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Jane Austen’s ‘Emma’: A charmingly witty classic you should revisit

Starring the wealthy and outgoing protagonist Emma Woodhouse, Jane Austen’s 1815 novel “Emma” has been a point of discussion in academic, social and personal contexts for over 200 years. With humorous and unique characters, stellar writing and intriguing plotlines, the reader takes a coming-of-age journey with Emma as she makes mistakes and learns from them. It is a novel flexible enough to be read either for pleasure or as an exercise in expanding your classic literature. 

The foremost element that secured the popularity of “Emma” is Austen’s writing style. She employs numerous literary devices which sway readers in discreet ways that lead to delightful and sometimes jarring surprises. Her use of free indirect discourse, in which the reader is encouraged to hold a certain opinion through the manipulation of the voice of a narrator, is prevalent throughout. Austen’s ability to convey massive amounts of information in very few words is also a key element in “Emma.” 

“Mr. Knightley, in fact, was one of the few people who could see faults in Emma Woodhouse, and the only one who ever told her of them,” Austen writes when introducing the relationship between Woodhouse and Knightley

In just this one sentence, the reader is informed of Knightley’s relationship with Woodhouse, Woodhouse’s relationship with herself and Woodhouse’s relationship with the people she is surrounded by. It is obvious from the beginning that she is spoiled, popular and used to getting her way.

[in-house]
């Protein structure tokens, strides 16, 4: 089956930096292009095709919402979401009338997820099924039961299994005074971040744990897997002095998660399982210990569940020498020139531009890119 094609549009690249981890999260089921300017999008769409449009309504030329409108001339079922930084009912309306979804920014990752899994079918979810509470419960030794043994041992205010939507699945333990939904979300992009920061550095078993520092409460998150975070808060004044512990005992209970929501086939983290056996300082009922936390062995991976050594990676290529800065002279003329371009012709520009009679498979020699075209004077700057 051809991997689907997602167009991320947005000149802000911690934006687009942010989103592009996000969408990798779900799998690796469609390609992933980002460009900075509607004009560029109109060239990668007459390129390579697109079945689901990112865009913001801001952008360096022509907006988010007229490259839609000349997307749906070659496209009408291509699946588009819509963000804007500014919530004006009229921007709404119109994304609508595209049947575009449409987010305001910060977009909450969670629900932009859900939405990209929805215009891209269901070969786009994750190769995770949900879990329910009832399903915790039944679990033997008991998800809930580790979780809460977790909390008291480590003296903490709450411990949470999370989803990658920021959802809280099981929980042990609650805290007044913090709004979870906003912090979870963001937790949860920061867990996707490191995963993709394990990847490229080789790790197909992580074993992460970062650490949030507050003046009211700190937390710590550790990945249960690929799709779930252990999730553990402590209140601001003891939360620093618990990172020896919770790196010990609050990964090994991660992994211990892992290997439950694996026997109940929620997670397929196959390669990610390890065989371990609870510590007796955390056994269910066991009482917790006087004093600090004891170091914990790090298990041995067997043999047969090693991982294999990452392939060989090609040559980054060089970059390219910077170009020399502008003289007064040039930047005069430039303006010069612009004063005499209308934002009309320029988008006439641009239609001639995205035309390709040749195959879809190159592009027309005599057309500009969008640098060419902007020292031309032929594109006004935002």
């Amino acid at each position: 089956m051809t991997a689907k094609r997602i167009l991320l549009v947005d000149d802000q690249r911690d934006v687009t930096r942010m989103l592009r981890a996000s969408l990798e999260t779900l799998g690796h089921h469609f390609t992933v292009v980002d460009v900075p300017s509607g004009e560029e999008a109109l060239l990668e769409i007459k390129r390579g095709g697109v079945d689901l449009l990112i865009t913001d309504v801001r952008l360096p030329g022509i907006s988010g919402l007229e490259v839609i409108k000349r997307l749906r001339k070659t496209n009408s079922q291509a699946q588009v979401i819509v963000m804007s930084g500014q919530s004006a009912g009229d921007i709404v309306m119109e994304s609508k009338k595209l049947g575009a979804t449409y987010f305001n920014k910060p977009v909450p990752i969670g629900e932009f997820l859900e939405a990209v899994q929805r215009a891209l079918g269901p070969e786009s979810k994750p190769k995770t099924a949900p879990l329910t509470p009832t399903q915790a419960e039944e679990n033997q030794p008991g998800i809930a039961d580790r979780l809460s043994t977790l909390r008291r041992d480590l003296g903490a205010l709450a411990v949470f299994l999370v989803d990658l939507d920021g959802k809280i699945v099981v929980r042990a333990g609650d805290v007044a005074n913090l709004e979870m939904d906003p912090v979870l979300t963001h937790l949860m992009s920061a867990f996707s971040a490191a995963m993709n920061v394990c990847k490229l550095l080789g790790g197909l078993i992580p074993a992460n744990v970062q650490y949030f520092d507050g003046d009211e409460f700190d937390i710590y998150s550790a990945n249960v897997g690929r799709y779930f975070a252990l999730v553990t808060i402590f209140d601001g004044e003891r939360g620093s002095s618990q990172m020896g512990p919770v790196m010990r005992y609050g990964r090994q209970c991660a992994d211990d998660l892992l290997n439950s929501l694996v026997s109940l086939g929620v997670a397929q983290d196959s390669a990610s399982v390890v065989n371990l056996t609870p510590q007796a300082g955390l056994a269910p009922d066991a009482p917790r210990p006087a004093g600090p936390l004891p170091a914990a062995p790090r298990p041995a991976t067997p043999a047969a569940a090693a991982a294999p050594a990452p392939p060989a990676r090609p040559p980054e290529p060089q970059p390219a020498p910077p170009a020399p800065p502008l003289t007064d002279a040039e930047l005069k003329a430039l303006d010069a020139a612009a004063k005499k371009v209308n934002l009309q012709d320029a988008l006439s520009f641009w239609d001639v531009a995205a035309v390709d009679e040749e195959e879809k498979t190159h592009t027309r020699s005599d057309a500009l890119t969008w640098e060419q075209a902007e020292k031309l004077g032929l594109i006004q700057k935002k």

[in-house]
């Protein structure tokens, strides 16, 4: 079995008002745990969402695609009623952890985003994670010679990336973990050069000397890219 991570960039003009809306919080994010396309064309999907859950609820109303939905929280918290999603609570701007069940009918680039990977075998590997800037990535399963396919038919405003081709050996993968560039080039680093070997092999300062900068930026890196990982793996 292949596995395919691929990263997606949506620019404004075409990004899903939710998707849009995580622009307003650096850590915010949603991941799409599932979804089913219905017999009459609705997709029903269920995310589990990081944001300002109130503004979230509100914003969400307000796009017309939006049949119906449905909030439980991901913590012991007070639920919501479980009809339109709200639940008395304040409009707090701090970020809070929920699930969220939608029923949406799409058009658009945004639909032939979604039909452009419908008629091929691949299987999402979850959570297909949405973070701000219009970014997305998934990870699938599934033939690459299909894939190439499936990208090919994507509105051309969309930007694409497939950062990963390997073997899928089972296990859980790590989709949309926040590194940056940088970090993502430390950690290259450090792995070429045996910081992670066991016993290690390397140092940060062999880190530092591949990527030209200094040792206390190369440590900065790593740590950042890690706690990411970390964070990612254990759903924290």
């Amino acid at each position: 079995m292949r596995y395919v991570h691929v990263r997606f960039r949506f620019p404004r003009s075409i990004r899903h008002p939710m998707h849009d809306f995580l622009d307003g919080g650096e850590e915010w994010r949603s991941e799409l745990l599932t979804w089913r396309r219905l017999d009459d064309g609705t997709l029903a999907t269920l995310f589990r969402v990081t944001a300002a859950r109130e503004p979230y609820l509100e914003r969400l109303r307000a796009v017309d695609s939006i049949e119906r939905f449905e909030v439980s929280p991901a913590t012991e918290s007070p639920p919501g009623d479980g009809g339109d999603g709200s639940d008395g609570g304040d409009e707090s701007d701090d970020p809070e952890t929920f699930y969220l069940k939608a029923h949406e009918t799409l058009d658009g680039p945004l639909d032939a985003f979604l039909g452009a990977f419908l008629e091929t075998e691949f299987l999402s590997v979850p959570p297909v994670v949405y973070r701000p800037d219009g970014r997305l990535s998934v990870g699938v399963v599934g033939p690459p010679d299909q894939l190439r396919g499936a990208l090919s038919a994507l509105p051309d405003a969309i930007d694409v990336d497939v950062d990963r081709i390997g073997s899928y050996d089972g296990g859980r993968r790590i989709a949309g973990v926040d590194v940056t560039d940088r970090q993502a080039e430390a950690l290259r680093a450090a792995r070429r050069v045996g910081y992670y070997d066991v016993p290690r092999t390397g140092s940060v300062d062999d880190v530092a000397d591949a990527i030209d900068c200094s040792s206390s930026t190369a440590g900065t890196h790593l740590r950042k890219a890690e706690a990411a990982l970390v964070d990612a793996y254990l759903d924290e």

Austen’s novel also revolves around unique characters. For the most part, Austen keeps these characters predictable. They rarely engage in any activities which could be construed as out of character. Miss Bates, for example, is extremely talkative and is often seen by Woodhouse as annoying. Knightley is proper and reserved, but will always say what’s on his mind, especially in regard to Woodhouse’s behavior. Austen’s ability to make the reader feel as if they are personally acquainted with the characters enhances the reading experience. 

Further, Austen often leads her readers into holding opinions or ideas of these characters which later turn out to be false. One of the more intense deceptions of the novel is the nature of Jane Fairfax and her relationship to other characters. A polite, quiet and sickly girl, Fairfax engages in little conversation and is therefore not at the center of many social engagements. Towards the end of the novel, the reader discovers that Fairfax has, in fact, been in a secret engagement with Mr. Churchill for months. It is quite a scandal to the town and, therefore, to the reader. 

Austen’s way of inserting humor in her writing is more roundabout, forcing readers to read between the lines. The mannerisms of Emma’s father, Mr. Henry Woodhouse, is often where Austen derives humor from. Even the introduction to the character of Henry Woodhouse centers around his anxiety about even the slightest of illnesses, as he pesters family friend Knightley about his half-mile walk during the night. It is little things like these that Woodhouse frets over, which brings light-hearted comedy to this coming-of-age novel. 


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